What is float in project management?

It’s fair to say that a project is an amalgamation of tasks.

Once you’ve got your work breakdown structure (WBS) ready and you’ve charted project task dependencies, you just need to perform all the tasks, and voila — your project is completed.

It sounds simple, and it would be simple if you didn’t have additional project constraints to worry about — project risks, resources, costs, and project scope, just to name a few.

How do you prioritize tasks and stay on top of the schedule with all these moving parts and constraints weighing you down?

One way to accomplish this is through effective use of float.

In this guide, we will:

  • Define what float is,
  • Explain the different types of float,
  • Showcase the benefits of using float in project management, and
  • Provide examples of float in projects.
Float in project management - cover

What is float in project management?

In project management, float is used to denote the extra time that a project task, a branch of project tasks, or the entire project can be extended by.

If a task has float, you can spend more time on it than is allotted, without disrupting the rest of the project schedule.

For example, if a task is scheduled to take 5 days to complete and it also has 5 days of float, then you can spend 9 or even 10 days total doing that task without affecting the project schedule in any negative way.

Conversely, if a task has 0 float, any delays on it will inevitably result in delays to all subsequent tasks, pushing the project past its deadline, unless you perform some course correcting.

The amount of float a task has dictates its urgency — less float equals more urgent.

Float versus slack in project management

Another term that often gets used in the same context as float is slack, with its variants — total slack and free slack.

However, the difference between float and slack really couldn’t be any simpler — there is no difference.

Float and slack are completely synonymous.

Float is the term used in the Project Management Book of Knowledge (PMBOK), but you’ll hear project managers using both.

Float and the Critical Path Method (CPM)

Float is closely connected to the concept of the Critical Path.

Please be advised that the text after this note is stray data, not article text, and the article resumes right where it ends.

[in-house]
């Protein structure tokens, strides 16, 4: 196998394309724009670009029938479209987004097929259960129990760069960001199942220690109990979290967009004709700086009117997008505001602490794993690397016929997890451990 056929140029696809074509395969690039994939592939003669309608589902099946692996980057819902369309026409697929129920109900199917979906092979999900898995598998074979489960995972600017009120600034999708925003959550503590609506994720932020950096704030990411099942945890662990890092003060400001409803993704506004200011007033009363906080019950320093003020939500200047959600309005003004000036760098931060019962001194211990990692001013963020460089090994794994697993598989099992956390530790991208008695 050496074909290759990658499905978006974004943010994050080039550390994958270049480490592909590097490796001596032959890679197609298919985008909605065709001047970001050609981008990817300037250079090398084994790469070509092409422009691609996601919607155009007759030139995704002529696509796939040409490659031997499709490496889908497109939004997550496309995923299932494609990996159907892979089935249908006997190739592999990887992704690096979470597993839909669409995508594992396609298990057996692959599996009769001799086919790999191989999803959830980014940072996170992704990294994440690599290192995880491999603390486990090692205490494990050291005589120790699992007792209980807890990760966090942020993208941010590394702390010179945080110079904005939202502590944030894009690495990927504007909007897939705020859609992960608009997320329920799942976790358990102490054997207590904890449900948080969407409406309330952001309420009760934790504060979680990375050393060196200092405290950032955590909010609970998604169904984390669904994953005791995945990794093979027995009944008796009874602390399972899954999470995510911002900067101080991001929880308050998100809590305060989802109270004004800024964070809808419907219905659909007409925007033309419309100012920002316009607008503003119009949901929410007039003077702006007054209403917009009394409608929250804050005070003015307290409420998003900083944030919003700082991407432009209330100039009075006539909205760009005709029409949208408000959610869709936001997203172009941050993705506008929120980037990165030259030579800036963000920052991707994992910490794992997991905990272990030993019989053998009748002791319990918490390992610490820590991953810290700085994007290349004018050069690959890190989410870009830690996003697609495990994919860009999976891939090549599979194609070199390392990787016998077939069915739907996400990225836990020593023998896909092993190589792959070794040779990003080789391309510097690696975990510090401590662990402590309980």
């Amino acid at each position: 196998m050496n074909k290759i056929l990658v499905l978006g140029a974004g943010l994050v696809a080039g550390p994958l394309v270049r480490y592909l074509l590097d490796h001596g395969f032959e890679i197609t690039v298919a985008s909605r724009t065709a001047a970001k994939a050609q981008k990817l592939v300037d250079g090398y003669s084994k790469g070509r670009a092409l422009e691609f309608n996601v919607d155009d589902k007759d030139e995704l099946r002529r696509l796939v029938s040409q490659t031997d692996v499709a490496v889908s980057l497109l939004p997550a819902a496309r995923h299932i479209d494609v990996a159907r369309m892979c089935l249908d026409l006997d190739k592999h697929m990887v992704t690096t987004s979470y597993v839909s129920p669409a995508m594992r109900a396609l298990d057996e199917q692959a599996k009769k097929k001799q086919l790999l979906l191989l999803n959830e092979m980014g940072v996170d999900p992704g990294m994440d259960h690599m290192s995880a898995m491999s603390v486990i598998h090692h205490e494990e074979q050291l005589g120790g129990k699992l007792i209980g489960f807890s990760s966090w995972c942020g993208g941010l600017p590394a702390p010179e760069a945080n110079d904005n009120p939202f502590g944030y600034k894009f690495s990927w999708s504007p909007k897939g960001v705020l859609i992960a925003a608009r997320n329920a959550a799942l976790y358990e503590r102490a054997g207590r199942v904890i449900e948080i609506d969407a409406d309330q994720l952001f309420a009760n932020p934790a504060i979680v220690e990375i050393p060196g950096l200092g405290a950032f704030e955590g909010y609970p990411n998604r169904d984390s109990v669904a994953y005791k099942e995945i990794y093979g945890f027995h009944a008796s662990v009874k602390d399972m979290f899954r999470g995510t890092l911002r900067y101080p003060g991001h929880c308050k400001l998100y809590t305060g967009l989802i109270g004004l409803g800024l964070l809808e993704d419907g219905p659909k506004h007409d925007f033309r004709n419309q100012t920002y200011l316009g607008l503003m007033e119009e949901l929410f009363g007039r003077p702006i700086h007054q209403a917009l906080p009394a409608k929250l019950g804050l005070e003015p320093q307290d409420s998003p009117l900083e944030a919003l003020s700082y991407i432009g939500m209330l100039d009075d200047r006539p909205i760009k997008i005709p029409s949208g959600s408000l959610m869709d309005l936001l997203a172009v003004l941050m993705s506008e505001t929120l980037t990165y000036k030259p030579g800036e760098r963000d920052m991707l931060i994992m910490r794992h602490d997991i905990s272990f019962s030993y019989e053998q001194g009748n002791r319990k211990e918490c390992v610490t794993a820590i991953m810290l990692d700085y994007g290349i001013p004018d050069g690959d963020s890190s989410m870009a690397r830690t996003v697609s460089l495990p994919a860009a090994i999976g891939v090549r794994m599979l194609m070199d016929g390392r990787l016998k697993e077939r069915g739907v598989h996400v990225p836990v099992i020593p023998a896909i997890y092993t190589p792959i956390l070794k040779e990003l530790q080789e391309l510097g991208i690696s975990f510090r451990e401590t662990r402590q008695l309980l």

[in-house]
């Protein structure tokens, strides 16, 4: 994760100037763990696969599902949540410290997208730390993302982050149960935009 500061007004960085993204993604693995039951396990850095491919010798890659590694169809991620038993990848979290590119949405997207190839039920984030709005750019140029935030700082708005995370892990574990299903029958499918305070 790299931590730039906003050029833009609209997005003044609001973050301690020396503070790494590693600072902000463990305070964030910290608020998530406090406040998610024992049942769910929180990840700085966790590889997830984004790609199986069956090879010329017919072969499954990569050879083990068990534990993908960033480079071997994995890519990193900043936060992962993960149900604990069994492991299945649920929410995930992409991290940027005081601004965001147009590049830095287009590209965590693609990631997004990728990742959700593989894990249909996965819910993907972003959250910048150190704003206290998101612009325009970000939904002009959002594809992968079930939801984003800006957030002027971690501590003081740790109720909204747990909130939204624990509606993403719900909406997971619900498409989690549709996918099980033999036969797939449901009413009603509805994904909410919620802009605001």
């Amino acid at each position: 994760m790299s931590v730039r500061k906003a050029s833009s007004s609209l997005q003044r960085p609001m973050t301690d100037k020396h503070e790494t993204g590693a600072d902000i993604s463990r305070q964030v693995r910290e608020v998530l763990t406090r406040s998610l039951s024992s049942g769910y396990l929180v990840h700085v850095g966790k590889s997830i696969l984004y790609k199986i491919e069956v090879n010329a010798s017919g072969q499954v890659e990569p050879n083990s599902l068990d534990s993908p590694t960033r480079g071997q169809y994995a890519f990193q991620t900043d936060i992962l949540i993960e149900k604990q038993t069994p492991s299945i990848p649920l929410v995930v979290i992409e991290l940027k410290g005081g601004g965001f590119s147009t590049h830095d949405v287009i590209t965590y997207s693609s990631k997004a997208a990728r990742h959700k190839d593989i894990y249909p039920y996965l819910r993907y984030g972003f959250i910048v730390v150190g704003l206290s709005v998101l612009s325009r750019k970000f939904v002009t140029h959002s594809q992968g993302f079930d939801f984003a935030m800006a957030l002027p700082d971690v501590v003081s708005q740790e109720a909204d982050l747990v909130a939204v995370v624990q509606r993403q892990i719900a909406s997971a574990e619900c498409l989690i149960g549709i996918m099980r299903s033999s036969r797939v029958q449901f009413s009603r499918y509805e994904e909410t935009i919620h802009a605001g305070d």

The Critical Path is defined as the longest sequence of dependent tasks in a project. By adding up the duration of all tasks within the Critical Path, we can calculate how long it will take to complete the project.

Activities that are on the Critical Path don’t have any float, but all tasks that aren’t on the Critical Path have either total float or free float. However, when entering data into activity nodes, most project managers will only enter the value of total float (TF) for reasons that will soon become clear.

Critical Path Methods (CPM) values important for calculating float

Map of a CPM activity node
Map of a CPM activity node

Float is the last value shown in the activity node above that you will derive when calculating a project’s Critical Path.

In order to calculate float for a task, you’ll first have to calculate the following values for that task:

  • Early start (ES) — the earliest point at which you can start an activity,
  • Duration (Dur) — the estimated duration of the task used as the starting point for all calculations,
  • Early finish (EF) — the earliest point at which you can finish a task,
  • Late finish (LF) — the latest point at which you can finish a task without affecting the project deadline,
  • Late start (LS) — the latest point at which you can start a task without affecting the project deadline, and
  • Total float (TF) — how much extra time you can spend working on a task — beyond its estimated duration — without affecting the project deadline.

💡 Plaky pro tip

In this guide, we’ll only show you how to calculate float, but calculating float is the last step performed when using the Critical Path Method. 

To learn how to calculate the early start (ES), late start (LS), early finish (EF), and late finish (LF) — metrics which are needed for calculating float for each project task — we recommend reading out Critical Path Method guide:

4 Types of float in project management

Tasks can have different types of floats depending on their context within the project schedule and dependency relations with other tasks.

The 2 main types of float in project management are:

  • Total float, and
  • Free float.
The Critical Path Method depicted as a cooking recipe
The Critical Path Method depicted as a cooking recipe

However, we’ll also explain some lesser known or unofficial float subtypes that you can hear about in project management discourse, such as: